the early appearance of stem rust In
the spring.
Doctor Stakman reports great inter
est In breeding and selection of wheat
varieties resistant to this disease and
emphasizes particularly the work of
several eminent French Investigators.
While traveling through France,
Spain and Italy he found little stem
rust, but this little was always asso
ciated with barberry bushes. The con
sensus of opinion In these countries Is
that, although stem rust does occur re
mote from the barberry, it develops
later in the crop season and causes
very much less damage than In those
sections where the shrub is common.
There Are 1,960 Project, Dealing With
Agronomy Being Worked
Out by Experts.
The state agricultural experiment
stations are studying 4,770 specific
problems relating to the agricultural
Industry of the country, according to
a compilation of project subjects re
cently made by the United States De
partment of Agriculture. Broadly
grouped, there are 1.000 projects deal
ing with agronomy subjects. Including
field crops, soils and fertilizers, or
about one-third of the total; 932 bo
tanical and horticultural problems are
under Investigation; animal-industry
subjects, Including dairying and dairy
products, comprise about one-eighth
of the total, leaving three-eighths of
the projects for all other subjects.
Aged Live Stock Owner Sorry He Did
Not Begin With Purebred Cow*
Year* Ago.
“If I hnd started with a few pure
bred cows 30 r 'ar* ago I would have
something that I wou'.d be proud of
now’ rather than n lot of nondescript
animal*.’’ This remark was made to
a representative of the United States
Department of Agriculture by a live
stock owner seventy-five years old.
That even thb age is not too late to
make a beginning is shown by the
fact that he is a believer In purebred
sire* and hl* herd, though not pure
bred, contains some grade Holstein
Much Valuable Experience Accumu
lated by Scientists Given In
Recent Circular.
(Prepared by the United States Department
of Agriculture.)
As the territory infested by the cat
tle tick gradually contracts under the
pressure of eradication work, the dif
ficulties in the way of farther reduc
tion of the area Increase. In the 15
years since the campaign was started
to starve and poison the tick out of
existence, counties and states have
been freed of the Insect at a rapid
rate but there are knotty spots in the
remaining ticky territory, and progress
toward the goal of a tick-free country
will be slower than in the past.
However, those who are now en
gaged in cleaning up infested country
have the advantage of much valuable
experience accumulated by scientists,
veterinarians and local authorities,
while more than 500,000 square miles
were being made tickless. These
fundamental facts, a knowledge of
which is essential to those taking the
lead in eradication, particularly the in
spectors, have been gathered into a
circular, "How to Get the Last Tick,”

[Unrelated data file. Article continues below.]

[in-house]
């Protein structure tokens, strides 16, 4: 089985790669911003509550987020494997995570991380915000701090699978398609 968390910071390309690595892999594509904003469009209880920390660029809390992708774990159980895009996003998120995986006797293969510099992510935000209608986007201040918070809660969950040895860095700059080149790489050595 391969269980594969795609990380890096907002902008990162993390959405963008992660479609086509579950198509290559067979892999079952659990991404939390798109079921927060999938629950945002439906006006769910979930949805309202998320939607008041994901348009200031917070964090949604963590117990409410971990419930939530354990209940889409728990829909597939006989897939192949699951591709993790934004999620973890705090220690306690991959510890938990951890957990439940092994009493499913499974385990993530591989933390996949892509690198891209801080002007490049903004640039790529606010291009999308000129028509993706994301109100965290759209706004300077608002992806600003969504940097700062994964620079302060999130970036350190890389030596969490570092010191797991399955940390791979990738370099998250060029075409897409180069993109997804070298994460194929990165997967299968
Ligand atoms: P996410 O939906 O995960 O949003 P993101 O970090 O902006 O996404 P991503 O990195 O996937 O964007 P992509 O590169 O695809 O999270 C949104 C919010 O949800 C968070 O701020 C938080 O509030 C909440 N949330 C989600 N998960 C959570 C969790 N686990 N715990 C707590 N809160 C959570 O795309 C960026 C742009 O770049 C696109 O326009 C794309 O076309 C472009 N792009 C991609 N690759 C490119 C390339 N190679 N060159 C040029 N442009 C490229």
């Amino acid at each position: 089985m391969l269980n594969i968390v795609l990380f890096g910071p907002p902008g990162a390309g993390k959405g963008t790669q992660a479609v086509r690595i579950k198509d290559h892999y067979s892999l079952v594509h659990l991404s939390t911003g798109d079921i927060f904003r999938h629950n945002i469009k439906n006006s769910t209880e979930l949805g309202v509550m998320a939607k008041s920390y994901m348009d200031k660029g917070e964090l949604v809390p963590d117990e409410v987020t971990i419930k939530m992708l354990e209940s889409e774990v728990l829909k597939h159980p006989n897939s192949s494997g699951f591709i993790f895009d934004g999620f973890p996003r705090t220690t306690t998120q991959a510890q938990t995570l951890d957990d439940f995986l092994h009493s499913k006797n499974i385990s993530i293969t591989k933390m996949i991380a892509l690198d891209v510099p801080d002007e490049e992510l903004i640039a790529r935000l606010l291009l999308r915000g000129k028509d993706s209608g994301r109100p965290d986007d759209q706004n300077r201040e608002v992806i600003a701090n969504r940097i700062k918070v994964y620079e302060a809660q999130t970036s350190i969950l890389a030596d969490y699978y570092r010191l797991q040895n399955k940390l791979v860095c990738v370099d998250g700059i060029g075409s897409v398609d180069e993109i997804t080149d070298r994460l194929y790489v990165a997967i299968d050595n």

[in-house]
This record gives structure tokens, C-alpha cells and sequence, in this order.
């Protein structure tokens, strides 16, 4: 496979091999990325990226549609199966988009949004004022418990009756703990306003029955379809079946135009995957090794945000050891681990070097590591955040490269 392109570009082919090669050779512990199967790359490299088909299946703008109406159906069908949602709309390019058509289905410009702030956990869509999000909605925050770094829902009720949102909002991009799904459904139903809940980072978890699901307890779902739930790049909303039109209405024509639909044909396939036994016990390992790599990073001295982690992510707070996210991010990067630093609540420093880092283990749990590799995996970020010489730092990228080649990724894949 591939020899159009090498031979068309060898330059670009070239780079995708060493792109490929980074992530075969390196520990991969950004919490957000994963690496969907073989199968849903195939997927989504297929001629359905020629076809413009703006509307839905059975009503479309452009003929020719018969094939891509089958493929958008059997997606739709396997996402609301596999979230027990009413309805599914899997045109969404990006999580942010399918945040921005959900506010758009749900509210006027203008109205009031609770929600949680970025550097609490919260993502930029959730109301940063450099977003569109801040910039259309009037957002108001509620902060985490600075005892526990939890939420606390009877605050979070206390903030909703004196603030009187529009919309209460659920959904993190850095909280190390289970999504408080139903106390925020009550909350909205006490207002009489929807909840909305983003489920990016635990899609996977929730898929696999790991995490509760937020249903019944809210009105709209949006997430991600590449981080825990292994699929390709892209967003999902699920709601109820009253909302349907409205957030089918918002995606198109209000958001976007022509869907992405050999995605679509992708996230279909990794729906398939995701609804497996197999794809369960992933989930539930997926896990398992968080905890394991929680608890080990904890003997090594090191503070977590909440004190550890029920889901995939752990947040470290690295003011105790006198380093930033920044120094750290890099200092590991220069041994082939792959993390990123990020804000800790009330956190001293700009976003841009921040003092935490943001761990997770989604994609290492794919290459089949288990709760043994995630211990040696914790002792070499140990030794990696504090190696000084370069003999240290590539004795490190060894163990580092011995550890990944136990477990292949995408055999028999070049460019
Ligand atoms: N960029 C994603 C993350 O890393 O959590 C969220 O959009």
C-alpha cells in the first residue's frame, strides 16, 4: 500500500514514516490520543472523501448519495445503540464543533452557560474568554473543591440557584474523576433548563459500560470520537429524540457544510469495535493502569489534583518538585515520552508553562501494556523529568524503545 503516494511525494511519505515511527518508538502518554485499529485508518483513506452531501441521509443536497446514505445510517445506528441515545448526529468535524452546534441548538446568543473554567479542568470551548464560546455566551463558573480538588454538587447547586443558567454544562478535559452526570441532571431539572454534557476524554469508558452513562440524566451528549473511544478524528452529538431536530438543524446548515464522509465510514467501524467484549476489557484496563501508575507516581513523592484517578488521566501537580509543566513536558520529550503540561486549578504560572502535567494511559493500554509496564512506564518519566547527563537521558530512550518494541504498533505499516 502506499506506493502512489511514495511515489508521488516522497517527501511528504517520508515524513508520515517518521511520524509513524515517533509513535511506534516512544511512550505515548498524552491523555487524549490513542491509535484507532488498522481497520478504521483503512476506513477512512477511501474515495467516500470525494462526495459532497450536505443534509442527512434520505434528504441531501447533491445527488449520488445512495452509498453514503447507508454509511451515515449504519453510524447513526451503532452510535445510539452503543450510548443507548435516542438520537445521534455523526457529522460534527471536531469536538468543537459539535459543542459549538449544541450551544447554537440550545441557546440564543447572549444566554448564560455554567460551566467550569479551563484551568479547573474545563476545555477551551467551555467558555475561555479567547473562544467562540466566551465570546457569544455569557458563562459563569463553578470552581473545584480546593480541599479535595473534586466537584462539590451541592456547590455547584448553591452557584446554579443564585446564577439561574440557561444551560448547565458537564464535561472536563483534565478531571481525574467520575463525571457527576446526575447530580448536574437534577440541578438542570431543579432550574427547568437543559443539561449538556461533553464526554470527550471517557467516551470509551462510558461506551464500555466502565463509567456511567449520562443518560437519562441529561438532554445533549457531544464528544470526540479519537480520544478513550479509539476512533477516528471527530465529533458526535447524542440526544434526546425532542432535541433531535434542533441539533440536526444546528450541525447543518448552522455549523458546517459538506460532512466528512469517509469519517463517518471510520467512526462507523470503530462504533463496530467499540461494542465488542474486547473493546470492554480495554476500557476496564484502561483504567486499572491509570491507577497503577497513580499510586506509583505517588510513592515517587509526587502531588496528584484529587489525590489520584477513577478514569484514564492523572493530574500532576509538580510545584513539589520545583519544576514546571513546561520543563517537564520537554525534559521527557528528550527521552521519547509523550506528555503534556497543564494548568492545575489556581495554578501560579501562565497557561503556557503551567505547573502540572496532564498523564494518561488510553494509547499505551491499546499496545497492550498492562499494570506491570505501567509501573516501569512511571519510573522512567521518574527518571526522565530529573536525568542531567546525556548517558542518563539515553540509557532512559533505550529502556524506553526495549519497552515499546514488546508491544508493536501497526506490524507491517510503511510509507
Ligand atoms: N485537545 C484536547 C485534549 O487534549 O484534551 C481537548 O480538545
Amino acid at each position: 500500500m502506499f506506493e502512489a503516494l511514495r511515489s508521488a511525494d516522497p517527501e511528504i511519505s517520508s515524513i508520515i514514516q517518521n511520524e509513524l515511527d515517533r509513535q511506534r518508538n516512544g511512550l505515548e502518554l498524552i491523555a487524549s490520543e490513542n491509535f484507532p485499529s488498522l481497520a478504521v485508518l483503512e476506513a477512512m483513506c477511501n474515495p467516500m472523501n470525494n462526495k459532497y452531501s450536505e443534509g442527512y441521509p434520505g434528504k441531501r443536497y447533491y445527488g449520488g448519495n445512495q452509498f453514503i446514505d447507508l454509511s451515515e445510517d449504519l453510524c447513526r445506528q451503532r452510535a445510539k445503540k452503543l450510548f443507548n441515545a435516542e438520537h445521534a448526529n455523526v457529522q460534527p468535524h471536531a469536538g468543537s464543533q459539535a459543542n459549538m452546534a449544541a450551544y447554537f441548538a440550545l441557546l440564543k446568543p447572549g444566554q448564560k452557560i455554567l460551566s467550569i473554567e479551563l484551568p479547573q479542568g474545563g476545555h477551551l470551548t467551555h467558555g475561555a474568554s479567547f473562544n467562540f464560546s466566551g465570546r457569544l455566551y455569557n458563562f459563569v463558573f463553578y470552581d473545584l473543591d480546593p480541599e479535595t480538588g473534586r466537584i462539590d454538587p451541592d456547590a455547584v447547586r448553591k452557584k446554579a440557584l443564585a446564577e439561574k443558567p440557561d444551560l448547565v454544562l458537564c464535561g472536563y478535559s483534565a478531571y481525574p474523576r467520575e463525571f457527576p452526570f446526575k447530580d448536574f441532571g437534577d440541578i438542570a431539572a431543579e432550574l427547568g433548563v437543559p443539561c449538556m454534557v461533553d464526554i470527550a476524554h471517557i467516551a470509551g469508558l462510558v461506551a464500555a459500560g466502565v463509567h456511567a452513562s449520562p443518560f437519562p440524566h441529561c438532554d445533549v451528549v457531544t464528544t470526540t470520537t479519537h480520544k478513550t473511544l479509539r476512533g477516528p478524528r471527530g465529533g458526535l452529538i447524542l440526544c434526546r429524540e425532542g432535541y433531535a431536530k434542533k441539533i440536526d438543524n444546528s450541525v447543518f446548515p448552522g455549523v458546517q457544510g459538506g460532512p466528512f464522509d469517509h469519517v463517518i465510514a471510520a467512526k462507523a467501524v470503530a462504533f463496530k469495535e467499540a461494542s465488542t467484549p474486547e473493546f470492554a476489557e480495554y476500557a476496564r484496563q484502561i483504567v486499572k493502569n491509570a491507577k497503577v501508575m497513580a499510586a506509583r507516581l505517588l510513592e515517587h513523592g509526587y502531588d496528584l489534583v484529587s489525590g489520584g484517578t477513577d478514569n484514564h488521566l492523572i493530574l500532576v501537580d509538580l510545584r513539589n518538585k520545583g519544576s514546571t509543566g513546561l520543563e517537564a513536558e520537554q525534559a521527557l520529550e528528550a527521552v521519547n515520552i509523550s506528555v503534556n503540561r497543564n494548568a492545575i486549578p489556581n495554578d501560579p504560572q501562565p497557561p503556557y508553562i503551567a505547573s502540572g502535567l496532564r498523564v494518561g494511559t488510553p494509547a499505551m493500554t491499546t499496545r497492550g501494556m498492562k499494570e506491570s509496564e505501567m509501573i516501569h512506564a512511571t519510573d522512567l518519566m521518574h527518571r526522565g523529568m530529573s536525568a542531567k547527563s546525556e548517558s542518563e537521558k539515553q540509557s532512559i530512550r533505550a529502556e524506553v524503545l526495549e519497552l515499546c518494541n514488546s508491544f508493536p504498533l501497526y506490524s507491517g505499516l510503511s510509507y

by W. M. MacKellar, one of the In
spectors for the United States Depart
ment of Agriculture who has had
years of experience in various infested
The circular contains no new formu
la, no panacea; it is classified experi
ence of practical field men put into
usable form for those who will have
Such Cowa as I nese Are Not Found
in Ticky Territory.
charge of the work of cleaning up the
remaining ticky states and counties.
Although it is designed principally for
Inspectors, others who are interested
in eradication work may get copies by
addressing the Department of Agricul
ture at Washington.
Healthy Animals Become Infested With
Internal Worms From Feed,
Water and Soil.
The main trouble which hog raisers
have in raising pigs seems to be that
when a trouble, such as worms, gets
started in the lots, they let it spread
too rapidly over the entire herd.
Healthy pigs become infested with in
ternal worms from feed, water and
soil which has become infested by
other pigs having the same trouble.
The logical thing, then. Is to see that
pigs have a frequent change of pas
ture. This Is not so big a problem
where they are given plenty of range.
There are other desirable points In
having o range of pasture for the
growing pigs, although they can be
raised successfully, and are so raised,
in close quarters if these are kept
clean. Dividing up a pasture and let
ting the pigs run a while in each part
will keep the pigs healthy and give the
pasture 6 chance to come back when
not in use.
Some Grower* Can Use to Good Ad
vantage Larger Variety—Choice
Should Be Limited.
“Generally the same variety of corn
grown for grain production will prove
satisfactory for silage also,” says Prof.
A. C. Amy of the division of farm
crops and farm management. Univer
sity of Minnesota. "However, since ft
Is not necessary that corn for good
silage should mature beyond the be
ginning of the dent stage before cutting,
some growers, particularly those In
the northern part of the state, can use
to advantage a somewhat larger corn
for this purpose. The choice should
be limited to varieties which will pro
duce ears that reach the beginning
dent stage before killing frosts.’’
Pig* Grow Vigorously.
On clover pasture and skimmed
milk, with a little barley or oats,
pigs grow rangy, strong and vigorous.
They make quick and profitable gains
when turned into the feed lots or corn
Young Pig* on Pasture.
It is seldom if ever profitable to
force young pigs to subsist on pasture
alone. It Is generally more profitable
to feed two pouudu or more of com
per 100 pounds of pigs than to feed
t lighter ration.